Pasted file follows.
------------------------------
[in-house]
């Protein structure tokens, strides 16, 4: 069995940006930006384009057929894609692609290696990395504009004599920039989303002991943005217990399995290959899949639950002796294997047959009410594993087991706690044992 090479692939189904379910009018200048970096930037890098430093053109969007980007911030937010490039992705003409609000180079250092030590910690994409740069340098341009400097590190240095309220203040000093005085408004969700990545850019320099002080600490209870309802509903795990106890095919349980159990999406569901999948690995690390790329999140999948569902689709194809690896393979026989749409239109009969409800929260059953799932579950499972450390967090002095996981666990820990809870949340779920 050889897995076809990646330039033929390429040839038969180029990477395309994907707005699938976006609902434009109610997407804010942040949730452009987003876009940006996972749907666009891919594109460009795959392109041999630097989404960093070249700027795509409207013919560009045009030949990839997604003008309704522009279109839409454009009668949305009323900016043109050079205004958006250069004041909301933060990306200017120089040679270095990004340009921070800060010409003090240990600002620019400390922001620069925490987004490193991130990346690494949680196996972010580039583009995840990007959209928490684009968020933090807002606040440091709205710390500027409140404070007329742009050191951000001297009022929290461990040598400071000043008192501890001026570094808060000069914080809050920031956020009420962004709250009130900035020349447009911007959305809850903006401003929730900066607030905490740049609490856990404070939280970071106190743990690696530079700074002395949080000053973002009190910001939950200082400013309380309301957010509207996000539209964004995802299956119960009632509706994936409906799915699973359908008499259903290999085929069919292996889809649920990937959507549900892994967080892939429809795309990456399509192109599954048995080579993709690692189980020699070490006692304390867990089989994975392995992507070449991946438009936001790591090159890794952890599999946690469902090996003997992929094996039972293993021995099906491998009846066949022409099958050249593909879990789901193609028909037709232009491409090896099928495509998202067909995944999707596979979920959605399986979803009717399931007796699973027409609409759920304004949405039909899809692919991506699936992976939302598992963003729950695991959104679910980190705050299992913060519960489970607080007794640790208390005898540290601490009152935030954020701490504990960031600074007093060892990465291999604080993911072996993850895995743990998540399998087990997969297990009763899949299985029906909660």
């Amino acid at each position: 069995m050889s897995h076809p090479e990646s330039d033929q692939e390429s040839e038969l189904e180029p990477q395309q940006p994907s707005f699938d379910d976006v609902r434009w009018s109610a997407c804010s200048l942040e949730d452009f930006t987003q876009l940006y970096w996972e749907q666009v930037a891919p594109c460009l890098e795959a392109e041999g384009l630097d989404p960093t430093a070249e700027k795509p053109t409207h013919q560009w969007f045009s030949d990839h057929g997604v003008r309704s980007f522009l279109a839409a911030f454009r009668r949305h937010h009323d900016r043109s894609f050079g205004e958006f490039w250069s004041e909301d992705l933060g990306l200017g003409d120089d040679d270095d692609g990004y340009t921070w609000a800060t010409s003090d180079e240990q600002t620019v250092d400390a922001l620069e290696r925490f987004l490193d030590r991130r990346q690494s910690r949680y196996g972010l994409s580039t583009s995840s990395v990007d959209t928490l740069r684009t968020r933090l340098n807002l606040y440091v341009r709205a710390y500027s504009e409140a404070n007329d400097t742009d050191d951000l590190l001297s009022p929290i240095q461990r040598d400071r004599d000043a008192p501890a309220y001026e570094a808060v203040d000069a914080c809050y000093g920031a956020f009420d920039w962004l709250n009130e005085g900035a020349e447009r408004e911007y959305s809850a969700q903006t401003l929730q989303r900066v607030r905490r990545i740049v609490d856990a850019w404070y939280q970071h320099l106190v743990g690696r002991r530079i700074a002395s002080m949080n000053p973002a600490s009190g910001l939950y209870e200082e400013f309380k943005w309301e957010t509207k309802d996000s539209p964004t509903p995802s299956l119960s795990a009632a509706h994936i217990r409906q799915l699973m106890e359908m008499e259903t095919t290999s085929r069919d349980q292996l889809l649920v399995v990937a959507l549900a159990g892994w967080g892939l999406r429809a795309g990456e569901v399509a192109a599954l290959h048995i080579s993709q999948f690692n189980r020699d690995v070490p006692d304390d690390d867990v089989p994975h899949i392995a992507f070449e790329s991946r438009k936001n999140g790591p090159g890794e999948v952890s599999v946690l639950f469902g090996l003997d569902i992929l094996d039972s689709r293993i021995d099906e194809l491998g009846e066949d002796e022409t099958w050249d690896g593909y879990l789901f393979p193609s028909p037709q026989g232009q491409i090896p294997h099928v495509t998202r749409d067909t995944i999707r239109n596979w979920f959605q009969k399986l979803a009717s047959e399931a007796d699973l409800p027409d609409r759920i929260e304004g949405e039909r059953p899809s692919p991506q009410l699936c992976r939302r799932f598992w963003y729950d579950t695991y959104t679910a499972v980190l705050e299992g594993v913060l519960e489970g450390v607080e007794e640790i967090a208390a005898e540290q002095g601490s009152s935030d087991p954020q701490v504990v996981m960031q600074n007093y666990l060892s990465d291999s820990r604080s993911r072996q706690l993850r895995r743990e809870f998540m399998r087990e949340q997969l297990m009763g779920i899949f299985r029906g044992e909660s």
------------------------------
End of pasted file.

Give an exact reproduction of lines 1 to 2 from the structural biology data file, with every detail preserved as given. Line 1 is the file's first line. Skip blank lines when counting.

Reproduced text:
[in-house]
């Protein structure tokens, strides 16, 4: 069995940006930006384009057929894609692609290696990395504009004599920039989303002991943005217990399995290959899949639950002796294997047959009410594993087991706690044992 090479692939189904379910009018200048970096930037890098430093053109969007980007911030937010490039992705003409609000180079250092030590910690994409740069340098341009400097590190240095309220203040000093005085408004969700990545850019320099002080600490209870309802509903795990106890095919349980159990999406569901999948690995690390790329999140999948569902689709194809690896393979026989749409239109009969409800929260059953799932579950499972450390967090002095996981666990820990809870949340779920 050889897995076809990646330039033929390429040839038969180029990477395309994907707005699938976006609902434009109610997407804010942040949730452009987003876009940006996972749907666009891919594109460009795959392109041999630097989404960093070249700027795509409207013919560009045009030949990839997604003008309704522009279109839409454009009668949305009323900016043109050079205004958006250069004041909301933060990306200017120089040679270095990004340009921070800060010409003090240990600002620019400390922001620069925490987004490193991130990346690494949680196996972010580039583009995840990007959209928490684009968020933090807002606040440091709205710390500027409140404070007329742009050191951000001297009022929290461990040598400071000043008192501890001026570094808060000069914080809050920031956020009420962004709250009130900035020349447009911007959305809850903006401003929730900066607030905490740049609490856990404070939280970071106190743990690696530079700074002395949080000053973002009190910001939950200082400013309380309301957010509207996000539209964004995802299956119960009632509706994936409906799915699973359908008499259903290999085929069919292996889809649920990937959507549900892994967080892939429809795309990456399509192109599954048995080579993709690692189980020699070490006692304390867990089989994975392995992507070449991946438009936001790591090159890794952890599999946690469902090996003997992929094996039972293993021995099906491998009846066949022409099958050249593909879990789901193609028909037709232009491409090896099928495509998202067909995944999707596979979920959605399986979803009717399931007796699973027409609409759920304004949405039909899809692919991506699936992976939302598992963003729950695991959104679910980190705050299992913060519960489970607080007794640790208390005898540290601490009152935030954020701490504990960031600074007093060892990465291999604080993911072996993850895995743990998540399998087990997969297990009763899949299985029906909660």